Every year on January 25th, people the world over celebrate Scotland's national bard, Robert Burns, with food, song and poetry. There are several Burns Night Suppers held throughout Victoria. However, If you prefer a more intimate gathering, you can host your own. All you need are good friends, good food and (if you choose) good whisky. Plus, a book of Robert Burns poems and songs. It will be a while before we have another holiday to celebrate, so if you feel like throwing a party, here are a few tips for a jolly Burns Night Supper:
Love it or loathe it, Haggis is the star of the menu. Several butchers here in Victoria make haggis, so it's usually not a problem to secure one for Burns Night. Haggis is a savoury pudding made from sheep's heart, liver and lungs with oatmeal, onions, suet and spices all tucked neatly into a sheep's stomach. Even for devoted offal eaters, this may sound like a bit much but t's actually very nice. Keep an open mind and maybe buy a small one if it's your first time out. A quick internet search and you'll be rewarded with all sorts of modern ways to serve haggis―from canapes to sophisticated stacks.
Traditionally, the haggis is piped in on a silver platter. And so, that means bagpipes. If your dinner is big enough and if you have the room and the budget, you can hire a piper. If that seems a bit over the top, simply play some bagpipe music via mp3 or CD. A Man’s A Man For A’ That by Burns himself is the song that's usually played and it's not hard to find a quality recording of the song.
If Haggis isn't your thing, consider smoked salmon or lamb stew as a main dish. Other standard Burns Night fare consists of a soup course of cock-a-leekie or Scotch broth; neeps and tatties (rutabaga/swede and potatoes) followed by cranachan (a whisky cream, fruit and oatmeal dessert) and cheese plate. For kids and non-drinkers, it's simple enough to make a batch of cream for the cranachan without the whisky.
You can go simple and elegant with a white tablecloth, your best dishes and fresh heather in small vases. Or for a more rustic look, pull out your favourite tartans and plaids and set the table with brightly coloured Fiestaware in complimentary hues. Either way, you're going to want to have loads of candles. Poetry and whisky is always better by candlelight. Another great idea is to scour second hand book shops for copies of Burns poetry. Place a copy at each guest's seat in lieu of place cards that can double as a take home memento of the evening.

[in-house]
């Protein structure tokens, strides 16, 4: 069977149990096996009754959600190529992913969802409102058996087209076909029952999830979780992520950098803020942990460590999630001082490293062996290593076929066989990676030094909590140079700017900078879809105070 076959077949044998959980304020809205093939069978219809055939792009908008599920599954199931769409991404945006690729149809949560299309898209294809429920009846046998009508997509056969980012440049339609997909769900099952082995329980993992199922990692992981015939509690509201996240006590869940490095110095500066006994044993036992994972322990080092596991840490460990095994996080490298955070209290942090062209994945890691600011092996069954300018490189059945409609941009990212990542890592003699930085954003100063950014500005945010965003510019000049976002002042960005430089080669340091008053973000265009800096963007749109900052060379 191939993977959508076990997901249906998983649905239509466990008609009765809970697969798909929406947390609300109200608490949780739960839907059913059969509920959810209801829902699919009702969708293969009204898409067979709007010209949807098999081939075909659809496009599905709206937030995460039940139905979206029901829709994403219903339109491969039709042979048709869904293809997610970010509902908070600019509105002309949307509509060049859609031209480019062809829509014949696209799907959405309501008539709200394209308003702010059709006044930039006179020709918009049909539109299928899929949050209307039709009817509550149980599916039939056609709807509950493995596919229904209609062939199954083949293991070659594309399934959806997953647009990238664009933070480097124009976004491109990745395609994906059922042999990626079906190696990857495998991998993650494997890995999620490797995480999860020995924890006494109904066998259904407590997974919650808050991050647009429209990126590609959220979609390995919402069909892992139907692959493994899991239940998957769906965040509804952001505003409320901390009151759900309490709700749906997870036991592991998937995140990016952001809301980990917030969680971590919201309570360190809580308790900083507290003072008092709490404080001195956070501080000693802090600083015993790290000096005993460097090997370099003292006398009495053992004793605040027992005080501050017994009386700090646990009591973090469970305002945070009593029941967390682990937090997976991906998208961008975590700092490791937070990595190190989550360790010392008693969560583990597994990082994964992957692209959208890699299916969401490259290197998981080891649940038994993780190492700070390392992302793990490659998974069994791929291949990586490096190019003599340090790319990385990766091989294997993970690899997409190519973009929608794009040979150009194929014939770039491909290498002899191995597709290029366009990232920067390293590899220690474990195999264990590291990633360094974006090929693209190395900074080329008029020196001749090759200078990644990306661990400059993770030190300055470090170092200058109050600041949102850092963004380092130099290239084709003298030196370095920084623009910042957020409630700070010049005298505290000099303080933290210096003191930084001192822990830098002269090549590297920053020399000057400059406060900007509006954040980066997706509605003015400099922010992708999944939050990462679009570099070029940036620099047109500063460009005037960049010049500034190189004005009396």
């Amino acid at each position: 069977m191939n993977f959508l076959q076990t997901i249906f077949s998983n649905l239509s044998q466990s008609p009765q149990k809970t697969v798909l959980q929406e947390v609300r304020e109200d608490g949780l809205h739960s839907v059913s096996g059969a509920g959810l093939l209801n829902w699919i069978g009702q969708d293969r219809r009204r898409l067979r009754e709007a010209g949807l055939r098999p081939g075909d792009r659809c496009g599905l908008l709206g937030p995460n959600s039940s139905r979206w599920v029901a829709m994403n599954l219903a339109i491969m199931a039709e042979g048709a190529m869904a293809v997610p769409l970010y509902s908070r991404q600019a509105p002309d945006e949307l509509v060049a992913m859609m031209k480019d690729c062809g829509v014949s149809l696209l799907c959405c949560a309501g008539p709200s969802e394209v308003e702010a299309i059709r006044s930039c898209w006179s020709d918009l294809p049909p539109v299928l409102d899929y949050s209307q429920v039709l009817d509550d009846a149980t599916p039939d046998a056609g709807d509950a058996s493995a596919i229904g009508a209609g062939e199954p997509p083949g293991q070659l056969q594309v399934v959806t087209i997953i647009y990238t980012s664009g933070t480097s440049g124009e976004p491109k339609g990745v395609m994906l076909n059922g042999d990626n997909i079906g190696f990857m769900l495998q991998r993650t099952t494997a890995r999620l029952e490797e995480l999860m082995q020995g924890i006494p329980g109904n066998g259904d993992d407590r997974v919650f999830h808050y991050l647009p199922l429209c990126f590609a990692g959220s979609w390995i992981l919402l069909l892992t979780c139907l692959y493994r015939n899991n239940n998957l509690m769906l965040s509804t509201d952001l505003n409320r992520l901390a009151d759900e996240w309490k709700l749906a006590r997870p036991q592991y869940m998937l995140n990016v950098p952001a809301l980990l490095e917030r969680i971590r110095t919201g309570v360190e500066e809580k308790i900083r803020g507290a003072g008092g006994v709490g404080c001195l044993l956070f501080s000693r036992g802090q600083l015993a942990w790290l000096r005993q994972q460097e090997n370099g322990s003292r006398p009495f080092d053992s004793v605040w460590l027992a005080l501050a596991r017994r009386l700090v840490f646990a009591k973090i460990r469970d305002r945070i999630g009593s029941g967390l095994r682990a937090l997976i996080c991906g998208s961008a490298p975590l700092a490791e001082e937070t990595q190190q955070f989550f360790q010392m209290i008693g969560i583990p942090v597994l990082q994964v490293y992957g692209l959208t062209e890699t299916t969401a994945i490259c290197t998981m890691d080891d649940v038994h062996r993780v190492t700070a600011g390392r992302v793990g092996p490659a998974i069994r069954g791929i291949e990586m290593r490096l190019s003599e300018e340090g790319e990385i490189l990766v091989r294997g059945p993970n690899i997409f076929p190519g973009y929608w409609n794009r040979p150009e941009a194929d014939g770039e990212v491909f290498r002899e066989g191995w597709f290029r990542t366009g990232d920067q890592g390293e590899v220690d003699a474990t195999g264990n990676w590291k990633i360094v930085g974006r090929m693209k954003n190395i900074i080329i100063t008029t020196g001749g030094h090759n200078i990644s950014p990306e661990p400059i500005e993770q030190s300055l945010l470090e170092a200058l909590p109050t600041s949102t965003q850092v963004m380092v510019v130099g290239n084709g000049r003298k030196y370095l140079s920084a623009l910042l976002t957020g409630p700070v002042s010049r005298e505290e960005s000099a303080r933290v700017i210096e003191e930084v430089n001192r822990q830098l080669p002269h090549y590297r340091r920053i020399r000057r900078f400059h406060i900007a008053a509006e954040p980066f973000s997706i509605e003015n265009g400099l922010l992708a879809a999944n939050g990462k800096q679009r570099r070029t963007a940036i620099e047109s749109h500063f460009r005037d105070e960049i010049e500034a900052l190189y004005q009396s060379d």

The Scots are renowned for whisky and so it makes sense that this spirit features heavily in many Burns Night celebrations. From toasting the haggis, the piper, the cook, the hosts, the lassies and so on and so on, you're going to want enough whisky for all your guests. Choose as nice a bottle as your budget will allow. It is also customary to have plenty of wine to compliment your menu. For the non-drinkers, sparkling water garnished with fresh raspberries is a sophisticated option. Tea is usually served with the dessert and cheese course along with (you guessed it) more whisky.
It is customary for the host to let guests know what to wear. If you're hosting a very formal gathering, request your guests dress accordingly. Full highland regalia can be rented for the occasion. For a casual evening, it can be fun to advise guests to come as they are with a touch of tartan. Or make boutonnieres and corsages of heather tied with tartan ribbons to give to each guest to wear upon arrival.
The Readings & Toasts & Grace
There are some pretty formal Burn's Night celebrations that follow a strict schedule as to what is said when. For a dinner party at home, you can adhere to tradition as closely or as loosely as you like. If you'd like to keep it simple, it can be fun to include the Address to the Haggis, The Selkirk Grace and end with singing Auld Lang Syne. Or you can even just pass around a book of Burns' poetry and have your guests read something of their choice. There are many resources online to guide you through the traditional order of things, if you're interested. No matter your approach, a Burns Night must have poetry.
Burns wrote many beautiful songs and these can be played or sung throughout the evening. Create a playlist ahead of time to play as ambient music, but take time to play some of his more famous tunes for everyone to listen to together. Green Grow the Rashes, O, My heart's in the Highlands, and Oh My Love is Like a Red Red Rose are good ones to include. Auld Lang Syne, Burns' most famous song, is sung at the end of the evening. Encourage guests to link arms and sing together. Here's where the whisky and wine consumed throughout the evening may help your more shy guests along.
So, here you have the basics for a Burns Supper. It's a great excuse for a party to brighten up the cold and dreary days that can follow Christmas and an excellent way to honour poetry, music and the Scots in your life.